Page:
Pubdate: Tue, 4 May 2010
Source: Wall Street Journal (US)
Copyright: 2010 Dow Jones & Company, Inc.
Author: Ana Campoy
DRUG WAR STALKS TEXAS CITY
For Years, McAllen Profited From Ties to Mexico, but Now Violence Is Reversing Gains
MCALLEN, Texas–For most of its history, McAllen was a dusty little farm town at the southern tip of Texas, long on cactus and short on jobs.
That started to change two decades ago, when factories began opening across the Rio Grande. McAllen morphed into a palm-fringed boomtown, sending workers across the border to Reynosa and luring shoppers and vacationers from Mexico’s northern industrial center, Monterrey, a few hours away by car. Texas City Turns to Mexico
Now, drug-gang violence, until recently confined to Ciudad Juarez and other cities far to the west, is startlingly close by. Last month, some 30 gunmen stormed two hotels in Monterrey and kidnapped six people, in a shock for the city. The 130-mile highway from Monterrey to the border has seen a number of incidents, including a recent shoot-out between armed men and the Mexican military.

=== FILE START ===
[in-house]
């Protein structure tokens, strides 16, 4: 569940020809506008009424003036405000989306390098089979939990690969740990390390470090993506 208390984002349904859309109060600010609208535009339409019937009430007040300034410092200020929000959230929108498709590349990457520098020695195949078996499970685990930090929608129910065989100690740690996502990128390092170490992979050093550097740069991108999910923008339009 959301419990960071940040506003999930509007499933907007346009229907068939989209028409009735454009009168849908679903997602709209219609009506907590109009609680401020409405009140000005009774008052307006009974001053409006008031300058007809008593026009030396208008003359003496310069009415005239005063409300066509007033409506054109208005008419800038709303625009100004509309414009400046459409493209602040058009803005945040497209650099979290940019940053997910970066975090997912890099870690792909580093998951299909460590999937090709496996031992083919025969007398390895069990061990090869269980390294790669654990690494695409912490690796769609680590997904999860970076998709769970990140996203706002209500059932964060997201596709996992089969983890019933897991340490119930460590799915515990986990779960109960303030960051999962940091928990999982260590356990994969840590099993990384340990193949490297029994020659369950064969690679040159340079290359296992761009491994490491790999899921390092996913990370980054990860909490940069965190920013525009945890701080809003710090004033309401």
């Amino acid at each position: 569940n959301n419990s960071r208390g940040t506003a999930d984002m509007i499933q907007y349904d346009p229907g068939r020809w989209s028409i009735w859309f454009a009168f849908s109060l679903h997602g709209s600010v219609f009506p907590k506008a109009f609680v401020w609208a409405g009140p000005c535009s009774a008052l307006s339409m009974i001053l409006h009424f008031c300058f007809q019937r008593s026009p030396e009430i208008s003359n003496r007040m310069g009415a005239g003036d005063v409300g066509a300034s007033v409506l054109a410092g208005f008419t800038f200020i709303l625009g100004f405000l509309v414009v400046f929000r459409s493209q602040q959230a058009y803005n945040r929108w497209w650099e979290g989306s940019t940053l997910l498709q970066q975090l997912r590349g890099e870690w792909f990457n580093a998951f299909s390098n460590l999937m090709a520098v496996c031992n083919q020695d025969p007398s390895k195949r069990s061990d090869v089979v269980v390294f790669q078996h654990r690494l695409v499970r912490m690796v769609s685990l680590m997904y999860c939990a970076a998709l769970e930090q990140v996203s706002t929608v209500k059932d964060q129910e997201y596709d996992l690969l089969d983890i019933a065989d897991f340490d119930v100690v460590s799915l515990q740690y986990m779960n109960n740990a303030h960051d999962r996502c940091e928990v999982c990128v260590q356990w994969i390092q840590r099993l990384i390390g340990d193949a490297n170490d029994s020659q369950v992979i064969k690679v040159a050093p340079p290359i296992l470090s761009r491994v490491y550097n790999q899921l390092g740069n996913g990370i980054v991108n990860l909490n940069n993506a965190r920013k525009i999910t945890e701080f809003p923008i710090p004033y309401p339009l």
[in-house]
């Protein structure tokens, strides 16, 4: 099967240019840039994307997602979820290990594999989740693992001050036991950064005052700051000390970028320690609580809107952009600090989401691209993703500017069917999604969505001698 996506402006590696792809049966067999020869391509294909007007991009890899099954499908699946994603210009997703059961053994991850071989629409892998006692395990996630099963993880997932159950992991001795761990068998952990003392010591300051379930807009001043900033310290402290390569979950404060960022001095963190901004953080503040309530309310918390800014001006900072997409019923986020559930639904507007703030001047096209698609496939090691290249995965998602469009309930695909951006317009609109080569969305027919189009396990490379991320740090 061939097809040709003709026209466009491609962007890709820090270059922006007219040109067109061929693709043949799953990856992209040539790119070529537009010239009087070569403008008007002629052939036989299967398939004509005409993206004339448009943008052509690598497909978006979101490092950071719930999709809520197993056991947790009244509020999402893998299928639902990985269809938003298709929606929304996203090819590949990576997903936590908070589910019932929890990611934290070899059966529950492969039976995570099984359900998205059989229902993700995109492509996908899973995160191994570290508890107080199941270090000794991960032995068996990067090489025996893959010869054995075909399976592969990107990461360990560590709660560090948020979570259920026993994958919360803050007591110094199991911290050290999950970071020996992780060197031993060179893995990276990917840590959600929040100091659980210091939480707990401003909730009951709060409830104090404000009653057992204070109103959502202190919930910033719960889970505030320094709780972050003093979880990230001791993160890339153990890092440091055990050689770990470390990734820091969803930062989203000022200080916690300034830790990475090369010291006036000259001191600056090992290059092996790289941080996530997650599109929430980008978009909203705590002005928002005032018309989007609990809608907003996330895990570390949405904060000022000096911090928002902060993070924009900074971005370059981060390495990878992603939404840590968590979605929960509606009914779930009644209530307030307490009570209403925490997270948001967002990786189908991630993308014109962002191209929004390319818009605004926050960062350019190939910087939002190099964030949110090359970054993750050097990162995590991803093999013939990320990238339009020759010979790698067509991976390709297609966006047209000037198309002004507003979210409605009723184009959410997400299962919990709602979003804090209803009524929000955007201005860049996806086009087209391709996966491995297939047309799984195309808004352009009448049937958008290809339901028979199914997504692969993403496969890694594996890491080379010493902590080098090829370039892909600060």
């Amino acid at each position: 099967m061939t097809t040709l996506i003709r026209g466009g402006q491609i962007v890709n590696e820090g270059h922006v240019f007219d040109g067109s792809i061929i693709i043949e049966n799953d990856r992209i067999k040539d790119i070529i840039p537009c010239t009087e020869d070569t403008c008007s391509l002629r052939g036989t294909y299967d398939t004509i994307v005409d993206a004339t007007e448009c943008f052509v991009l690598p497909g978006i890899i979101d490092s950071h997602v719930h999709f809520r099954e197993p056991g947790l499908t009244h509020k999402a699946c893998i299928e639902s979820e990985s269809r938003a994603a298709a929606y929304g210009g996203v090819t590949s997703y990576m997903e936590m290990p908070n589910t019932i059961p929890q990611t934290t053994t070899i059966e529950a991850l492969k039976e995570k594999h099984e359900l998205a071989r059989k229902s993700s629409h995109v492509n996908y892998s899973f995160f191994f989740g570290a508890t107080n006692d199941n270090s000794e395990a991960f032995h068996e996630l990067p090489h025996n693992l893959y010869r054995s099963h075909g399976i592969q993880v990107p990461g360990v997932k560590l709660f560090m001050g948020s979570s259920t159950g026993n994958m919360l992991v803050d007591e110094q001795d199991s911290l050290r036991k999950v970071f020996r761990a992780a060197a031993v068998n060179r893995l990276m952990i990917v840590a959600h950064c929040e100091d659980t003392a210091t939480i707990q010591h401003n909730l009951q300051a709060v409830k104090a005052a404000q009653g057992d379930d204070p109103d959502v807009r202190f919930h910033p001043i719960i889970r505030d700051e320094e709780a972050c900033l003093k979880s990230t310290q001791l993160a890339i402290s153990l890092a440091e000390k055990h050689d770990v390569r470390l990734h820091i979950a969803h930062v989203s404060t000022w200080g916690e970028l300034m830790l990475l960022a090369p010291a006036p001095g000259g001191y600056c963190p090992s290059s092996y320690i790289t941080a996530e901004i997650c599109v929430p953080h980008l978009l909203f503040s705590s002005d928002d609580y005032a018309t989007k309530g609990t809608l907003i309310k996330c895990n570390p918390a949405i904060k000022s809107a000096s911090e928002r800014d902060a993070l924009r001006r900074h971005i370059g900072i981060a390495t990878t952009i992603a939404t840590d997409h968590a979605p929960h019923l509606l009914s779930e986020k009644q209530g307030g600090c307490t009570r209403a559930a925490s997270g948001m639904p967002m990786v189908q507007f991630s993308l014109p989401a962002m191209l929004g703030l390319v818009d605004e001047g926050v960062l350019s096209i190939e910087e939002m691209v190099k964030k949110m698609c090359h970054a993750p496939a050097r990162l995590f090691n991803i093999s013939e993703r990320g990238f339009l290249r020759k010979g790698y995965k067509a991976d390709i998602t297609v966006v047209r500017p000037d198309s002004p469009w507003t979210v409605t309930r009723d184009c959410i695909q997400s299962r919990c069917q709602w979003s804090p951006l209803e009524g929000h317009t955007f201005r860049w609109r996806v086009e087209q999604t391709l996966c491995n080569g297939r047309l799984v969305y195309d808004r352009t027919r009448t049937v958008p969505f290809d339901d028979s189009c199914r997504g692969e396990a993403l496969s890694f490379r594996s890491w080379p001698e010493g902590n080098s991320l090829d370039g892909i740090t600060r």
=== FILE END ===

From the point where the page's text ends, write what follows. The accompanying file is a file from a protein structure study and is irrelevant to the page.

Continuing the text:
The gunplay hasn’t erupted in McAllen itself, but people here fear their hard-won economic gains, already dimmed by the recession, are under threat.
“So far, the violence has acted as a disruption,” said Keith Patridge, whose job as president of the local development agency is to attract companies to the area. “If it were to get worse, it would have a big impact.”
Spooked by the spreading violence, fewer companies are investing in the U.S.-Mexico manufacturing corridor than last year. The flow of Mexican consumers, on which McAllen relies for almost a third of its retail revenue, also has dwindled.